And then, almost two years after I had walked away from stage management, I got an email from an old colleague and mentor asking me to apply to be his company’s production manager. I hadn’t been actively looking to come back (and there was no guarantee I would get this job), but as soon as the carrot was dangled, that old itch started up again. When I took stock of my life, it was all going fine, but I was bored and I missed ‘my people.’ I had doubts about the specific position, but I figured that it was a way back into the performing arts world.
Once again, the old pattern emerged. I believed deeply in the art we were making, but the hours were endless, the money tight, and the expectations unachievable. I found that I loved the work of a production manager, but the job at this particular organization… not so much. Cue my old friends—depression and anxiety— this time with bonus panic attacks. The organization was less than supportive. When I asked for help, it was interpreted as weakness and my work was put under a microscope. When I asked for time off, it was treated as a betrayal of my duty to the company. With the help of my support system (and an excellent therapist), I determined that it was time to move on. This time, I truly had no plan. I felt defeated, like I truly wasn’t strong enough. It seemed that over and over again the theater world made it clear that I couldn’t do the job I loved and take proper care of myself and my mental health.
In all my writing and re-writing, this has emerged as the key narrative. Every time I have walked away from a job or profession it has been in service to my mental health. As anyone who has dealt with anxiety and depression can tell you, the best way to manage it is to identify both triggers and coping mechanisms for when brain chemistry revolts. It turns out that part of that self-care routine is having a job I truly believe in. On paper, the corporate job allowed me to do everything my mental health requires, but something was still noticeably absent from my life. It turns out being fulfilled by and connected to the work I do is an integral part of who I am. But, I was still being told, both explicitly and implicitly, that expecting to be able to find my own personal balance as a production manager (or stage manager) was not reasonable.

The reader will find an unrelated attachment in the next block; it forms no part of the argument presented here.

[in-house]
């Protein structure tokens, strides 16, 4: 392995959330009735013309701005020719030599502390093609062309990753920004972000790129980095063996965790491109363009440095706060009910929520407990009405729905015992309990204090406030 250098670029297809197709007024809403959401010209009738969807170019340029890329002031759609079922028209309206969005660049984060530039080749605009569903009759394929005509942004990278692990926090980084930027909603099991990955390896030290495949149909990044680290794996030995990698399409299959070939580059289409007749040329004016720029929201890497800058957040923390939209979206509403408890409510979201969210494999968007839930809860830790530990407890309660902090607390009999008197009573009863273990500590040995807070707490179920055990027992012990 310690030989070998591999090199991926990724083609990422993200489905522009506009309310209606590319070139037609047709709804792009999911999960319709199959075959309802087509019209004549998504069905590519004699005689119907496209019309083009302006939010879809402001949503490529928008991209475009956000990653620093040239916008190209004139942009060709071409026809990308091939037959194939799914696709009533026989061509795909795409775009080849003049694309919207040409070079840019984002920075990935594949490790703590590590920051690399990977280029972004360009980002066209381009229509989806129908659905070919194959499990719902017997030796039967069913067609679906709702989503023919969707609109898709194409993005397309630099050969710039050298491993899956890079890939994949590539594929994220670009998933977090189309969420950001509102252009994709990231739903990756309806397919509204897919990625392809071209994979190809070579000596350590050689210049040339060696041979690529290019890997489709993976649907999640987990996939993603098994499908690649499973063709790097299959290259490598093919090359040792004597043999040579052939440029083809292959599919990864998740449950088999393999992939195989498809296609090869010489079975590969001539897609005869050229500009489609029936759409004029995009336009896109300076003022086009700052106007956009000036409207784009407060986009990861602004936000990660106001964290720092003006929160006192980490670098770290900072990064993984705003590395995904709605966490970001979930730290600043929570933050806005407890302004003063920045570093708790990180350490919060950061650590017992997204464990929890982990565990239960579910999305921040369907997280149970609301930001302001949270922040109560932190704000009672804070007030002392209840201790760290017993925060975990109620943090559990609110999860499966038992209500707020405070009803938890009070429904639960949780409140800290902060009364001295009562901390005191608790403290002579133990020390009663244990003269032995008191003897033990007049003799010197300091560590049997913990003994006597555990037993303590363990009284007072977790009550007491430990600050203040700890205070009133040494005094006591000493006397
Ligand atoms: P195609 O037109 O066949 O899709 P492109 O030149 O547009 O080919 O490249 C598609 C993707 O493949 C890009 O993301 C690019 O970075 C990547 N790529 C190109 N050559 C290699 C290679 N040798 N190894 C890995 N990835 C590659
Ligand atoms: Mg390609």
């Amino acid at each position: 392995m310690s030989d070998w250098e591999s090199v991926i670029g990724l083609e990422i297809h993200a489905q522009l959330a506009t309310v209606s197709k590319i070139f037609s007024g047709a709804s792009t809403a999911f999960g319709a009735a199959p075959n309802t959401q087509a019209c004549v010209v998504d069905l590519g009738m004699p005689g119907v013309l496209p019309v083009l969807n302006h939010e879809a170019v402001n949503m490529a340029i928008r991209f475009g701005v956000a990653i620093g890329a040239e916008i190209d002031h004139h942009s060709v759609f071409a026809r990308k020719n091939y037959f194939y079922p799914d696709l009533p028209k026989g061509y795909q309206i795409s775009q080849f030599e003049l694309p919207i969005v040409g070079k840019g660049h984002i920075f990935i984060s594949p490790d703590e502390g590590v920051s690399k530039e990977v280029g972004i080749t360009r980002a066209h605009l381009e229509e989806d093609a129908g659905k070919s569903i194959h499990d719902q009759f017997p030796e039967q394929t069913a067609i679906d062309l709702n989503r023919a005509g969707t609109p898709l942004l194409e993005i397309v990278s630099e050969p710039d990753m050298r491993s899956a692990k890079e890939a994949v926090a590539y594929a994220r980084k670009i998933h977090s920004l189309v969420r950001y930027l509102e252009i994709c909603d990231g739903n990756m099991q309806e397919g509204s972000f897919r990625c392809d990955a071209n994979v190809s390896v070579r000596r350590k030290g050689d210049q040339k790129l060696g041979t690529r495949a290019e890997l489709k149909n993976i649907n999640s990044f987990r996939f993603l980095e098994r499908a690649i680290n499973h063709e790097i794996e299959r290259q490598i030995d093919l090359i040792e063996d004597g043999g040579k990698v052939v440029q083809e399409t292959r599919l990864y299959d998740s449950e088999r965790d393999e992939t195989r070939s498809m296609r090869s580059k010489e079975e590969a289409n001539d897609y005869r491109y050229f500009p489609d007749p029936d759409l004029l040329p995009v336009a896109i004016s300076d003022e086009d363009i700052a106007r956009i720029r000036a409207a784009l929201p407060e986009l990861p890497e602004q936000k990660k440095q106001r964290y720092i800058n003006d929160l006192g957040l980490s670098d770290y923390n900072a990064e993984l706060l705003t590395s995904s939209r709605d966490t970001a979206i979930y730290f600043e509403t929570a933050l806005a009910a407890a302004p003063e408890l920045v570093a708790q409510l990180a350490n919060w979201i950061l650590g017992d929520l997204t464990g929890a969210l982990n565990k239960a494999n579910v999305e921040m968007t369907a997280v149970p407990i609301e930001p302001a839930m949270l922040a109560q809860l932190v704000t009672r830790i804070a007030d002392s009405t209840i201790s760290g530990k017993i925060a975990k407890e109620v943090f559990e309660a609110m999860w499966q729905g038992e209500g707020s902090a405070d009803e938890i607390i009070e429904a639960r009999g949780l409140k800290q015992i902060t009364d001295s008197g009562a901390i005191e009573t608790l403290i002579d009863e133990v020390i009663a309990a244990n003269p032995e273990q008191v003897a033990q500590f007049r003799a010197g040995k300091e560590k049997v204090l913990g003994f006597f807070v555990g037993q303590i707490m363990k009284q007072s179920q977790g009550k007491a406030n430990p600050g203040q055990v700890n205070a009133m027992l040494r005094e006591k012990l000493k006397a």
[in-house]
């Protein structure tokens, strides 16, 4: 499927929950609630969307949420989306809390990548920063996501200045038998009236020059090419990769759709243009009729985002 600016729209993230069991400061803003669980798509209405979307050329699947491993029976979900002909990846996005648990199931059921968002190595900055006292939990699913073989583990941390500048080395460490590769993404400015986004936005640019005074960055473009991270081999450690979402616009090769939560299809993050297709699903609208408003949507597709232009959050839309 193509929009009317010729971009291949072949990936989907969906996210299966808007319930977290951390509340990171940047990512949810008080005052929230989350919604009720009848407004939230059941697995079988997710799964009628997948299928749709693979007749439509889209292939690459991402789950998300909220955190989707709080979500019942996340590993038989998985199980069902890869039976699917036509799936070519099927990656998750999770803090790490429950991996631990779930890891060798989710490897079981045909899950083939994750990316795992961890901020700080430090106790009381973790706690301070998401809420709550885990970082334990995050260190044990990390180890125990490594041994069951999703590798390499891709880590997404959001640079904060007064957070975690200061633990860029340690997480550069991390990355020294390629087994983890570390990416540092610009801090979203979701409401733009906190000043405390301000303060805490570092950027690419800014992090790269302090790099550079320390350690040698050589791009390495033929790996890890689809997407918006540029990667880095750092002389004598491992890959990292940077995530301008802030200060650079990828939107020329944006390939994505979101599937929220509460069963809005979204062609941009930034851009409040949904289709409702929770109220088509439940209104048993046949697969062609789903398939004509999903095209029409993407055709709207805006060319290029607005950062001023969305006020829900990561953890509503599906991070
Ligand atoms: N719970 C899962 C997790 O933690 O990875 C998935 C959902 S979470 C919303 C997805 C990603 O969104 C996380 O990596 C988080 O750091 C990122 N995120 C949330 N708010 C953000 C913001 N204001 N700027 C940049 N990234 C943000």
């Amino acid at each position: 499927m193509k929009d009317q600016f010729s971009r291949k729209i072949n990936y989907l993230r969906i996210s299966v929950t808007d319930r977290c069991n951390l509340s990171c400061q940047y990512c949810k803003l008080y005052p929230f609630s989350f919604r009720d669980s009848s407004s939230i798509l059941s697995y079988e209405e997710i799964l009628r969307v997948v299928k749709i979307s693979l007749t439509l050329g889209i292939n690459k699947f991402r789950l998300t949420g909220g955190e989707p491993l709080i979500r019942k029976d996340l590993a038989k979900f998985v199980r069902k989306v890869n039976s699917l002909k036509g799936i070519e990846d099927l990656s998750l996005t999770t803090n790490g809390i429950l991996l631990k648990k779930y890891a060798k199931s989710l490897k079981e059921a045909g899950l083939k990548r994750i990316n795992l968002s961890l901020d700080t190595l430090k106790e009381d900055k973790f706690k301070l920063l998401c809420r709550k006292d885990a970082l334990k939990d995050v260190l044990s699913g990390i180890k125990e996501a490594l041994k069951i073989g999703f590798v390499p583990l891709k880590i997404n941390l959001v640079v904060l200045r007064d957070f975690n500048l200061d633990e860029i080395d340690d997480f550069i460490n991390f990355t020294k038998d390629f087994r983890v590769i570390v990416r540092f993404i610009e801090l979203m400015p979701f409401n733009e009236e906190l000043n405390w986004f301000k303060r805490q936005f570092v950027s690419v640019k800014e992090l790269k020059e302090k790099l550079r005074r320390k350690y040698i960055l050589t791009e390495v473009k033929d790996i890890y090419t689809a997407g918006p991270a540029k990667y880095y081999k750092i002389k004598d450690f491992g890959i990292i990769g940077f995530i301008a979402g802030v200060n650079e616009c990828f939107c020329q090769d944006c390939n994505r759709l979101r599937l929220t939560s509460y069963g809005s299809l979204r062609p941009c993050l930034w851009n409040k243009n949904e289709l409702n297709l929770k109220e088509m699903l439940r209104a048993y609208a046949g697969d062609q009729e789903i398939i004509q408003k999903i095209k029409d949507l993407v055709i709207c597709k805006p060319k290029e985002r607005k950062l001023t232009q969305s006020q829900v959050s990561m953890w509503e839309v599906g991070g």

However, this narrative that I wrestled with for the better part of ten years has ultimately been proven false. The job I’ve landed in has turned out to provide that happy medium that I had been conditioned to believe impossible. I’m still working in production, but I’m at a much larger company, with a much larger support system. I have an amazing boss who is also a mentor. It’s not perfect—no job is—but the fit is right for me. I don’t connect with the onstage work at the same level I had in the past, but I’m able to channel the need for passion projects into other areas that I never had the chance to consider before (ask me about education some time!). I still have times that challenge my mental health needs and coping mechanisms, but that doesn’t happen every day, or even every week, which means that I have more room to be resilient.
The point, I guess, is this; we choose to make our lives in this brutal industry. And there is a myth in this industry that you have to be a martyr—that you have to work THAT hard for THAT little and give up THAT much in your life, and the power of the art will be enough in the end. This just flat-out doesn’t work for me. Call it brain chemistry, personality, or character, I’m not cut out for this business in that way. And that’s okay. Over time (and through a lot of therapy—therapy is key), I’ve come to realize that valuing myself at least as much as my company and the art that I’m making is okay - good, even. All it took was finding the right fit for me (FOR ME—what’s right for me won’t be right for everyone) to finally understand that I am enough and I do belong here.